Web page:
Lymphoma Medical Negligence Solicitors

If you would like a specialist solicitor to give you a free, no obligation consultation regarding your case of a misdiagnosis of melanoma, please contact by phone, email, or the form on this website for more information. Late diagnosis or mis-diagnosis of lymph cancer may be due to medical negligence and give rise to a personal injury compensation claim for damage and loss.

Lymphoma Lymph Cancer Overview

There are two types of lymph cancer: Hodgkin disease and non-Hodgkin lymphoma. Both are cancers that begin in the lymph system. Cells in the lymph nodes mutate their DNA so that the cells grow out of control without dying. A tumour may form in the lymph system and can spread through the lymph system, leading to tumours throughout the body.

The lymph system is made of tiny tubes that branch out to all parts of the body. The lymph system carries lymph, which contains lymphocytes, a type of white blood cell that fights off bacteria. There are B cells and T cells that perform different functions.

There are groups of bean shaped organs called lymph nodes that are located everywhere throughout the body. Lymph nodes are found in clusters in the groin, abdomen, pelvis, axilla and neck. The other parts of the lymph system include the spleen, which makes lymphocytes, the thymus, located under the breast bone and the tonsils, located in the throat.

Hodgkin lymphoma is most common in the lymph nodes of the neck and the area behind the breastbone. It can also begin in the axilla, the groin, the abdomen or the pelvis. If it spreads, it spreads to spleen, bone marrow, liver or bone.

Non-Hodgkin lymphoma refers to many different types of cancer of the lymph nodes. Like Hodgkin lymphoma, the diseases begin in the groups of tiny, bean shaped organs, known as lymph nodes. They cluster in the same places as in Hodgkin disease. The bone marrow is also affected, which is the spongy tissue within bones that produce platelets, white blood cells and red blood cells.

Non-Hodgkin lymphoma can start in any collection of lymph glands within the body. It can also start in the liver, spleen, bone marrow, stomach, skin, intestines, brain or thyroid gland. As there are so many different types of Non-Hodgkin lymphoma, it is important to know what kind you have because they have different cell types involved and different prognoses.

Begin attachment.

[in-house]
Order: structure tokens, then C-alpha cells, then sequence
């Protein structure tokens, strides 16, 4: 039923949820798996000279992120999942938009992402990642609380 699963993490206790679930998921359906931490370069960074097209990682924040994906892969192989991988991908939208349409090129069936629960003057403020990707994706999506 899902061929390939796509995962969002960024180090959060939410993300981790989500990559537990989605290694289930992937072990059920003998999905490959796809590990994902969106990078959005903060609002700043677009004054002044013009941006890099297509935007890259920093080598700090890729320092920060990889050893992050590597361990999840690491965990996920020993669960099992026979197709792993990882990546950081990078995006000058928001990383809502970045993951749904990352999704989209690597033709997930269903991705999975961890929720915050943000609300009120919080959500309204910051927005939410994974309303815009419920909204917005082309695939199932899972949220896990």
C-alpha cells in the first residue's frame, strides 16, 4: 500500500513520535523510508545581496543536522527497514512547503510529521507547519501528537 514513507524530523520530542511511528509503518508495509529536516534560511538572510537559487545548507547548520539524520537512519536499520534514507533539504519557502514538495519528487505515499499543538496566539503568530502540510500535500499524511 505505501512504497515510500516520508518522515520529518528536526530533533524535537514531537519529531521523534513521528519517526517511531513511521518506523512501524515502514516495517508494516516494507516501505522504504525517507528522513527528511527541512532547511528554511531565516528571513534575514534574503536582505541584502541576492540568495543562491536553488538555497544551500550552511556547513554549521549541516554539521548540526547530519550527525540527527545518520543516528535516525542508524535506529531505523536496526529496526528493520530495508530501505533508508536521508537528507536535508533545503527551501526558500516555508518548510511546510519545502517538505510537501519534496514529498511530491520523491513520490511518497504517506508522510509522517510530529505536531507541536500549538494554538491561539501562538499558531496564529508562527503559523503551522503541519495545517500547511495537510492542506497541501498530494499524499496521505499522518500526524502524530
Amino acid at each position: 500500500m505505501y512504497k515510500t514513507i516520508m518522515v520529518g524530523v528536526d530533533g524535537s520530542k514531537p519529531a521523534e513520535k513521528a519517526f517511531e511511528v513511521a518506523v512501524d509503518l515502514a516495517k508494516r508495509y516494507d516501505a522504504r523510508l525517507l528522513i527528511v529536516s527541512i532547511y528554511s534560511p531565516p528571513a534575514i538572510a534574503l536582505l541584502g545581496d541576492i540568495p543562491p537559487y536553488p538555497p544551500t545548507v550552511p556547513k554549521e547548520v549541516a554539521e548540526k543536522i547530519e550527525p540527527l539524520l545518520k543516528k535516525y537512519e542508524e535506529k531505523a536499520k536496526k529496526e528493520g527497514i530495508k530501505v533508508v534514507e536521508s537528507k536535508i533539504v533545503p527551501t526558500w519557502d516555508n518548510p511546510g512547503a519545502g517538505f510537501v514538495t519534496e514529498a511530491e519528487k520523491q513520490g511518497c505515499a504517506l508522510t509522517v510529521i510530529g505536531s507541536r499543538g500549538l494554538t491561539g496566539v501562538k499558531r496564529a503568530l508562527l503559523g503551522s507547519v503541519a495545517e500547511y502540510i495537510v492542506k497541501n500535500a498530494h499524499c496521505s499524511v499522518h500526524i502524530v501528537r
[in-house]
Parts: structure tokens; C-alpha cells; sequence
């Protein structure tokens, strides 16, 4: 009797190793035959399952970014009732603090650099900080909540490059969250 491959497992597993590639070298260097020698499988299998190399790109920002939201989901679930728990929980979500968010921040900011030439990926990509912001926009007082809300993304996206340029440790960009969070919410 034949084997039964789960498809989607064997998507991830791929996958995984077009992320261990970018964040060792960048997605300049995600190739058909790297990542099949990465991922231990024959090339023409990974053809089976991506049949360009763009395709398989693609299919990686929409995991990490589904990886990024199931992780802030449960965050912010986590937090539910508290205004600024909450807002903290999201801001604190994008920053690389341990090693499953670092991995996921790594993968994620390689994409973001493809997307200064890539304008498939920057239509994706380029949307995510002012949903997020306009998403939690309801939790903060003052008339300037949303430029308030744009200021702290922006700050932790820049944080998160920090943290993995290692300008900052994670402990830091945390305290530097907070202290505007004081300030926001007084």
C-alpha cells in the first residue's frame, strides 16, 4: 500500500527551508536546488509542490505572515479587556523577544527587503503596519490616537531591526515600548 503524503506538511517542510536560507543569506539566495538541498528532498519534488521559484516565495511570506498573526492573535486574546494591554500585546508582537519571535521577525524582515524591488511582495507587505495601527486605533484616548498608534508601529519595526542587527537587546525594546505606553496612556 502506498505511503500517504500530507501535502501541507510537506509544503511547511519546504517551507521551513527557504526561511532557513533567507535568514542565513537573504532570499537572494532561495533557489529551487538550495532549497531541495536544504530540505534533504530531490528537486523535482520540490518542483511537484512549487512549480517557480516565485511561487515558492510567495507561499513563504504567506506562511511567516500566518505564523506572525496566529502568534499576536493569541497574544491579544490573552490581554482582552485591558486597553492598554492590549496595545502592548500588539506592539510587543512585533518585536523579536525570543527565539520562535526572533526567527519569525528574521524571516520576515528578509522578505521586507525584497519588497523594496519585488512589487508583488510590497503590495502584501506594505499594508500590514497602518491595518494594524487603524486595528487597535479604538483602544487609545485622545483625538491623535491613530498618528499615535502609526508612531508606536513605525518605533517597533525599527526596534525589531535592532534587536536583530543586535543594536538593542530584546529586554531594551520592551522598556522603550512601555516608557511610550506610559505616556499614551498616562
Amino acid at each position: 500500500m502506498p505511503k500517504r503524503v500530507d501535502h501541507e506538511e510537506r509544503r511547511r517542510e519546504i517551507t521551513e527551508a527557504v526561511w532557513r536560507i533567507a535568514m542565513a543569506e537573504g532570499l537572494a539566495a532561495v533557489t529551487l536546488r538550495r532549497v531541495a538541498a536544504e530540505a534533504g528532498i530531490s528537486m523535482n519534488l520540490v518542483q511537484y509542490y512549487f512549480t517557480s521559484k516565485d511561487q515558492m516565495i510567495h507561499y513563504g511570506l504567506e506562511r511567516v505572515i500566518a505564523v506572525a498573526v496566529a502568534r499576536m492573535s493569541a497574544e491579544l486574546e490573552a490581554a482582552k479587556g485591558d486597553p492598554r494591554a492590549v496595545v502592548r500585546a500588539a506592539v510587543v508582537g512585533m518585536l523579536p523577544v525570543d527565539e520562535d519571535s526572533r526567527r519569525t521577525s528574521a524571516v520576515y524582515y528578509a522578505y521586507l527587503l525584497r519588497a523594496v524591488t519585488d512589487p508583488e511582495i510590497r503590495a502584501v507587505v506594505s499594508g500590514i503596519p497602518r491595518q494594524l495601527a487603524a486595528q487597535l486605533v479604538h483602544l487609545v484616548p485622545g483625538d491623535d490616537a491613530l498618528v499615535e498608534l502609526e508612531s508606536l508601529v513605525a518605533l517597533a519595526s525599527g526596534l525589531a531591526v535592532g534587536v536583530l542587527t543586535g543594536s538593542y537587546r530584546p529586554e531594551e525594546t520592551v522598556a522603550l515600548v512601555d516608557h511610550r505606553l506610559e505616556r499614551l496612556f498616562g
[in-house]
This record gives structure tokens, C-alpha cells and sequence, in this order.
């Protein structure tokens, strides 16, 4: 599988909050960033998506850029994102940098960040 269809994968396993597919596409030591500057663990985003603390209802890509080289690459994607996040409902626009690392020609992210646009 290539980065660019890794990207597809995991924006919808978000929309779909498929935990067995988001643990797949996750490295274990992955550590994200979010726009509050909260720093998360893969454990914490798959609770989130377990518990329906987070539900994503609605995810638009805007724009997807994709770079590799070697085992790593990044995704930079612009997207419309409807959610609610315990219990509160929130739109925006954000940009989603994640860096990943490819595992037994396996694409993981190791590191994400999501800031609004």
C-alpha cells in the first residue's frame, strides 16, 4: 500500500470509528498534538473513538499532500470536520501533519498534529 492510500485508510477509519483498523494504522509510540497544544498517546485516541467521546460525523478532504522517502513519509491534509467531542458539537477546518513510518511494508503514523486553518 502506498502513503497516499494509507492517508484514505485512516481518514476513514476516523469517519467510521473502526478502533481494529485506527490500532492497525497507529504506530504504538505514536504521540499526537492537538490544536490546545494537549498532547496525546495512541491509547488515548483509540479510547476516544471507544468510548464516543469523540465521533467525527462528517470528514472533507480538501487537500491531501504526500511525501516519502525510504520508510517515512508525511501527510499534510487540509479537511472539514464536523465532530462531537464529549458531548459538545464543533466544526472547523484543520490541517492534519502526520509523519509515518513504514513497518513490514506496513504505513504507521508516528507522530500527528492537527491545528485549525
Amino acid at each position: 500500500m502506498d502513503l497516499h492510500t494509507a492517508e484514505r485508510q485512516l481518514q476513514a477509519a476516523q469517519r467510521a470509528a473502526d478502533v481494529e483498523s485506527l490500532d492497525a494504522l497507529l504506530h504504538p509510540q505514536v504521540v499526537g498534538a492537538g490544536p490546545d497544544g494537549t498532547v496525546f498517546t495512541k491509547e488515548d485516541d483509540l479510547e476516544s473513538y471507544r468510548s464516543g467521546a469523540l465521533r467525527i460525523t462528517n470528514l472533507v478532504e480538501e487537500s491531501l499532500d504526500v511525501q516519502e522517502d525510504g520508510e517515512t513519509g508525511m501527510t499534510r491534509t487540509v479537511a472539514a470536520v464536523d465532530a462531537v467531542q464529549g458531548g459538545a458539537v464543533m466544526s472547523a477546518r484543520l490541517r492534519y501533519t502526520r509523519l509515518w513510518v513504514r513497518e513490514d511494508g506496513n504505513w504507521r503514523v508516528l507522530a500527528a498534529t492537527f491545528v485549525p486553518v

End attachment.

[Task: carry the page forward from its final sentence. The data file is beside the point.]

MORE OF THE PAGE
Some types of lymph cancer are actually cancers that spread from other body areas and aren�t properly lymph cancers. They only spread through the lymph system and settle in the lymph nodes. Pain and swelling of the lymph nodes are some symptoms of non-Hodgkin lymphoma or Hodgkin lymphoma. All other types of cancer in the lymph nodes are considered metastatic.

Some cancers can cause swelling of the lymph nodes. Cancer may start in the lymph nodes or, more commonly, it spreads there from somewhere else. Cancer in the lymph glands is not called �lymph cancer� when it comes from some other body area. It is called by the actual origin of the cancer in the first place.

Lymph nodes are important in staging cancers of any type. It is one of the most important aspects of the TNM system for staging cancers. T stands for the extent of the tumour, N for involvement of lymph nodes and M stands for the presence or absence of metastasis. If no cancer is found in lymph nodes, it is given a rank of N0. Depending on how many lymph areas are involved, the ranking could be N1, N2, or N3.

The treatment for cancer within the lymph nodes depends on many things, such as the size of the tumour, the location of the tumour and whether or not there is metastatic disease in other body areas. Surgery might be used to treat some aspects of metastatic cancer that has spread to lymph nodes. Other treatments for lymph node cancer include stem cell transplantation, chemotherapy and targeted therapies. Stem cell transplantation is among the newest form of therapy and has been found to be very successful for different kinds of lymph cancers.


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The author of the substantive medical writing on this website is Dr. Christine Traxler MD whose biography can be read here